I was failing in school, and I hated myself. I had such a deep hatred for myself because I never felt like I was good enough, pretty enough, or smart enough no matter how hard i tried. I was eventually diagnosed with Dysthymic Disorder with Major Depressive episodes and social anxiety. I believe the social anxiety stemmed from not being able to develop any social skills as a child therefore I was extremely quiet, sad and scared all of the time while in public. Especially in school. Which led me to being outcasted and stereotyped as the sad, quiet girl.

To this day I still don’t know how I got over starving myself. I was never given any treatment for it. All I know is that by the time I had made it to high school I had stopped starving myself. I moved up to the healthly weight of 110lbs, and I began one of the hardest journeys of my life thus far. A journey where I had to fight for my life.

The suicidal thoughts began when I was 14. I do not want to get into to much detail about them. I’ll spare you the horrendous image in your head of the thing I couldn’t get out of mine. High school was extremely difficult for me. Along with the typical hardships of being a teenager, (Pressure to get good grades, fitting in, having friends, etc.) I also had to deal with my severe anxiety, severe depression, suicidal thoughts, self harm, OCD, Tourettes, and this deep self hatred that I carried with me from junior high into high school. And I had been on so many different medications at this point that I couldn’t even remember half of them.

Every year the depression and anxiety only got worse. It was as if there was this lens put over my eyes that made the entire world grey and desolate. I couldn’t feel happiness, I couldn’t feel excitement, and I certainly couldn’t feel peace. I began cutting myself almost everyday in order to get some relief. But even when I would cut I would feel almost nothing. There was no pain. It was as if I was already in so much mental pain that the physical pain for me seemed like nothing. I was worthless, disgusting, dumb, awkward and no one could ever love someone like me. At least thats what I thought at the time. I was so deeply depressed that I didn’t want to live anymore. The pain was so severe that I would fantasise about killing myself, thinking that at least then I would finally be at peace.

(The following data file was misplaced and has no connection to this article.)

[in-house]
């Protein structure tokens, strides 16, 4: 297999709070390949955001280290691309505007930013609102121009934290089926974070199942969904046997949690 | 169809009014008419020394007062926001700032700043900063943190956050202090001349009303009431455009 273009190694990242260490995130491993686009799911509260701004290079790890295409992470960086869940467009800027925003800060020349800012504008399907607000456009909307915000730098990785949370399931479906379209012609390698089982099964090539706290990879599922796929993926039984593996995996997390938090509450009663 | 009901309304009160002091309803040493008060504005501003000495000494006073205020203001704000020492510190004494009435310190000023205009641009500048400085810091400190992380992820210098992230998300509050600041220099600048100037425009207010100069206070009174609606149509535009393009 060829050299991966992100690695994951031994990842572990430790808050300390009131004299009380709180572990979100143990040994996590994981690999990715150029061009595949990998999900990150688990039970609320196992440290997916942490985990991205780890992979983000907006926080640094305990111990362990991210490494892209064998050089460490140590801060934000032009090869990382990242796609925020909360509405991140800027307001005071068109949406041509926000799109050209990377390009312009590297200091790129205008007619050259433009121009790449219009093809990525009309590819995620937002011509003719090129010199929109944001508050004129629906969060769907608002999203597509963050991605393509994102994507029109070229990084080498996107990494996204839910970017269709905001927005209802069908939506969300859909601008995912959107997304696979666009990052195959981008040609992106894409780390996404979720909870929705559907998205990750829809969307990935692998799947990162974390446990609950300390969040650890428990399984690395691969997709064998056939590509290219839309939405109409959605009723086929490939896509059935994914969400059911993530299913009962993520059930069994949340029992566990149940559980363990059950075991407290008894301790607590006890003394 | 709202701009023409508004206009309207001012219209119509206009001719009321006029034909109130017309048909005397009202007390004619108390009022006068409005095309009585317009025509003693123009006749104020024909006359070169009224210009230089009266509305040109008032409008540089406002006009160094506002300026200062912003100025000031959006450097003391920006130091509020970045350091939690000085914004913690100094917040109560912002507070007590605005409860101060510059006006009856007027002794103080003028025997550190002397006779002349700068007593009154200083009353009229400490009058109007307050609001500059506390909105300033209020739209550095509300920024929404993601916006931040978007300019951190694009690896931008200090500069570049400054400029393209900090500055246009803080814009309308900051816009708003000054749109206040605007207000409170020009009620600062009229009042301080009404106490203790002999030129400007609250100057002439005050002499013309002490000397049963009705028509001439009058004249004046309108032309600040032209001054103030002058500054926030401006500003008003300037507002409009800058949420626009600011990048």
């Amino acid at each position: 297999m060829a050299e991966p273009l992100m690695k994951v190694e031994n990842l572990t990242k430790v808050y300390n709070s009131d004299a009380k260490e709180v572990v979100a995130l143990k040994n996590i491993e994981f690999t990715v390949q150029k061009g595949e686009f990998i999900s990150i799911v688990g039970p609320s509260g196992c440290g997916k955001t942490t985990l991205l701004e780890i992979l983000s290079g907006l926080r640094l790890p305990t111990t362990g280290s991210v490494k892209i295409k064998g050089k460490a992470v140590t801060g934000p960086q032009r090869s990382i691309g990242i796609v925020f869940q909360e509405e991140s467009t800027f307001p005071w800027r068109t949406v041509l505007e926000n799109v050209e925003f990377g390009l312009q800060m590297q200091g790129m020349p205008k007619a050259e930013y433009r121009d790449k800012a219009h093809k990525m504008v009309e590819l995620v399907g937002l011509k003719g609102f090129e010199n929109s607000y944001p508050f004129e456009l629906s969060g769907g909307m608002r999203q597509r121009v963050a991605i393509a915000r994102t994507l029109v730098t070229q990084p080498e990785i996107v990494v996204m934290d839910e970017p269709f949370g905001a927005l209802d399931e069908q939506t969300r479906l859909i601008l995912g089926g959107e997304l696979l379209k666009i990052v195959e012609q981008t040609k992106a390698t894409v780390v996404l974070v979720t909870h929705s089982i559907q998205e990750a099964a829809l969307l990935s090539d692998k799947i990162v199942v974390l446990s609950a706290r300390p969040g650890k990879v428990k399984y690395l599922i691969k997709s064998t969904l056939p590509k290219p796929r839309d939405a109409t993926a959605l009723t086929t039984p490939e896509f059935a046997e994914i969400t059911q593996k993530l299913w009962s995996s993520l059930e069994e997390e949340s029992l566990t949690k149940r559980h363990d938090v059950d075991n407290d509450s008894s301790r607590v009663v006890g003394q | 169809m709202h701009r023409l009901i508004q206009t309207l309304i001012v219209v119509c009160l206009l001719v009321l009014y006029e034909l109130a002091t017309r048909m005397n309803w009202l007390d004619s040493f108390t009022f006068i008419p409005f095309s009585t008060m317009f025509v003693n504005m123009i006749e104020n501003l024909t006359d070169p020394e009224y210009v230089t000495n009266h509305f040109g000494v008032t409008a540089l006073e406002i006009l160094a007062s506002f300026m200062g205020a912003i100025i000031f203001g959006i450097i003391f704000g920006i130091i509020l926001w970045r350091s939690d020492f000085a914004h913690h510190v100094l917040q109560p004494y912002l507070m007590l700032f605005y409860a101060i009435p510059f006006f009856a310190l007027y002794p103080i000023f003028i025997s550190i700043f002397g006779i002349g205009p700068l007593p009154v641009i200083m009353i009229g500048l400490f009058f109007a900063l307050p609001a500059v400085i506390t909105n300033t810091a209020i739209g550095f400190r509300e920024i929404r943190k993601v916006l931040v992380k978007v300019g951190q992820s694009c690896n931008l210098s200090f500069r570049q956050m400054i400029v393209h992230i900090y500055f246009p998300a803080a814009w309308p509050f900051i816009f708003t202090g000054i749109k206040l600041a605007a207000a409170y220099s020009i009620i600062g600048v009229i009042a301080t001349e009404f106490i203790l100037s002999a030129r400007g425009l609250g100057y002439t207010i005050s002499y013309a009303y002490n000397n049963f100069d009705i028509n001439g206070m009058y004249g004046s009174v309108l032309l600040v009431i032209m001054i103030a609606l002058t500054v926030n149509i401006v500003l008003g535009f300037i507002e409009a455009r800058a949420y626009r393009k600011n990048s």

I was 17 when I tried to kill myself. Nobody ever knew. I was alone. Completely and utterly alone in my pain. Being an extremely empathetic person I couldn’t stand to see the look of pain on my families faces if they found out. So I kept silent about it for years, all because I didn’t want my pain to hurt anyone else that I loved. I continued with school for the rest of the year, still taking medication and occasionally seeing a counsellor. But it never got any better. During my senior year I had to take a month off due to stress and It was difficult, but somehow I managed to graduate. Thankfully leaving the school that I cant even go into now without having my anxiety and severe depression triggered. Once I graduated I thought things would finally start to get better. I was wrong.

The summer of my graduation was good, I had job. My illnesses weren’t too severe. I was actually kind of happy. It wasn’t until the next following winter when I had to get a knee surgery. Taking over 7 months to completely heal, and adding to my already plethora of scars that I disposed. I became depressed again. More depressed than I had ever been.

At this point I had been recently diagnosed with Body Dysmorphia Disorder as well. Which explained all the years of severe body image issues that I had faced. All knew at this point that I was a danger to myself, and that I desperately needed help. So after talking with my counsellor and my family, I admitted myself into the psych ward.

I had been told many things about this place. A lot of it not very positive, but it was my last hope. When I got there I was given a room, all of my electronics were taken away, and I was stripped of my privacy. I was completely terrified.